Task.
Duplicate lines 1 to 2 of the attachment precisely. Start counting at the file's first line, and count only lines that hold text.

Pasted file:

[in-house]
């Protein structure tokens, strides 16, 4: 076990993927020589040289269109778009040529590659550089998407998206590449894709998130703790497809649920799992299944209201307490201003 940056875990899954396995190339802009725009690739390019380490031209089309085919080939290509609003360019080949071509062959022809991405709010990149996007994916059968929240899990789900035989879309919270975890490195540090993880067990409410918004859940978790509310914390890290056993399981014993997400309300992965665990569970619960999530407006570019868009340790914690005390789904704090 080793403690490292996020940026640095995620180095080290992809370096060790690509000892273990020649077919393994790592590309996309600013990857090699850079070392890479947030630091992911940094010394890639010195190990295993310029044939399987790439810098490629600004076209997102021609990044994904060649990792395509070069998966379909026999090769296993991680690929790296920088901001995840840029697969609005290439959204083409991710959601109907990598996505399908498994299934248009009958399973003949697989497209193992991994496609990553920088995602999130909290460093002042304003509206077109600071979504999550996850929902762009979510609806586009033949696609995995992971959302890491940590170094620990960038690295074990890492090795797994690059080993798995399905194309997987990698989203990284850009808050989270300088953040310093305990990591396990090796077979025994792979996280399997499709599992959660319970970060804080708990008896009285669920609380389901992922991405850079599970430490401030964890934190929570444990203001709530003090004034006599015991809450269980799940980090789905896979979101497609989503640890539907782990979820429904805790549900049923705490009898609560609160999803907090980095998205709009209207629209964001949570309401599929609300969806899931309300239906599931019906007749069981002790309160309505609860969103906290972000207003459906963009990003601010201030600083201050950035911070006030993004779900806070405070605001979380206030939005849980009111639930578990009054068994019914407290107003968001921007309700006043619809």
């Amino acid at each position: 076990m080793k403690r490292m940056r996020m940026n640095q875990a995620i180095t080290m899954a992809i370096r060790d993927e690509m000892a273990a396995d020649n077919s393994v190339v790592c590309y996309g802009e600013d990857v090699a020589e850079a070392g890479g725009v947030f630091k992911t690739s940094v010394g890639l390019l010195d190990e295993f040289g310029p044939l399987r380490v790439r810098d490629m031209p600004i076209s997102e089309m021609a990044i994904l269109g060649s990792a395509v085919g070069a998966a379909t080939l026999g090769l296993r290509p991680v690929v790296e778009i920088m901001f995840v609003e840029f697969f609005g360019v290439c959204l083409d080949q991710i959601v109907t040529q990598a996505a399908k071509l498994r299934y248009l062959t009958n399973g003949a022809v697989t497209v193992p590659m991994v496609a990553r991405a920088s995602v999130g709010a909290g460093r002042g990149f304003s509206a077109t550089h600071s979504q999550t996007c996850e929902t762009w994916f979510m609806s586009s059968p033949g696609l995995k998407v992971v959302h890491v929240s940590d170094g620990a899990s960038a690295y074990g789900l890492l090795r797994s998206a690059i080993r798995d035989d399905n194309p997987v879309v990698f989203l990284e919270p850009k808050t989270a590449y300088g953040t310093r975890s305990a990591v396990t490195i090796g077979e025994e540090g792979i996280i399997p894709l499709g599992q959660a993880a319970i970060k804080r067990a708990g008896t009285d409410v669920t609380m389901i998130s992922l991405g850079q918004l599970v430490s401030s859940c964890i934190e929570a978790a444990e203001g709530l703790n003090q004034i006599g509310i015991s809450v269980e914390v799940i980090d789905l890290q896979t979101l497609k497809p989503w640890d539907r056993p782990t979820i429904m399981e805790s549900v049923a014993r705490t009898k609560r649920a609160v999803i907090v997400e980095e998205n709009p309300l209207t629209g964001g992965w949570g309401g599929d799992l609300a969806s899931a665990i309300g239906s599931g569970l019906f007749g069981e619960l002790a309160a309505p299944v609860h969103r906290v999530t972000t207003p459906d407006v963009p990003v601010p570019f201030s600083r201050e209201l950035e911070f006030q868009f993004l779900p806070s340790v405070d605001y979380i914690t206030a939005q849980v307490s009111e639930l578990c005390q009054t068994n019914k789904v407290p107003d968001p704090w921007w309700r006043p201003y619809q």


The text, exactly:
[in-house]
């Protein structure tokens, strides 16, 4: 076990993927020589040289269109778009040529590659550089998407998206590449894709998130703790497809649920799992299944209201307490201003 940056875990899954396995190339802009725009690739390019380490031209089309085919080939290509609003360019080949071509062959022809991405709010990149996007994916059968929240899990789900035989879309919270975890490195540090993880067990409410918004859940978790509310914390890290056993399981014993997400309300992965665990569970619960999530407006570019868009340790914690005390789904704090 080793403690490292996020940026640095995620180095080290992809370096060790690509000892273990020649077919393994790592590309996309600013990857090699850079070392890479947030630091992911940094010394890639010195190990295993310029044939399987790439810098490629600004076209997102021609990044994904060649990792395509070069998966379909026999090769296993991680690929790296920088901001995840840029697969609005290439959204083409991710959601109907990598996505399908498994299934248009009958399973003949697989497209193992991994496609990553920088995602999130909290460093002042304003509206077109600071979504999550996850929902762009979510609806586009033949696609995995992971959302890491940590170094620990960038690295074990890492090795797994690059080993798995399905194309997987990698989203990284850009808050989270300088953040310093305990990591396990090796077979025994792979996280399997499709599992959660319970970060804080708990008896009285669920609380389901992922991405850079599970430490401030964890934190929570444990203001709530003090004034006599015991809450269980799940980090789905896979979101497609989503640890539907782990979820429904805790549900049923705490009898609560609160999803907090980095998205709009209207629209964001949570309401599929609300969806899931309300239906599931019906007749069981002790309160309505609860969103906290972000207003459906963009990003601010201030600083201050950035911070006030993004779900806070405070605001979380206030939005849980009111639930578990009054068994019914407290107003968001921007309700006043619809």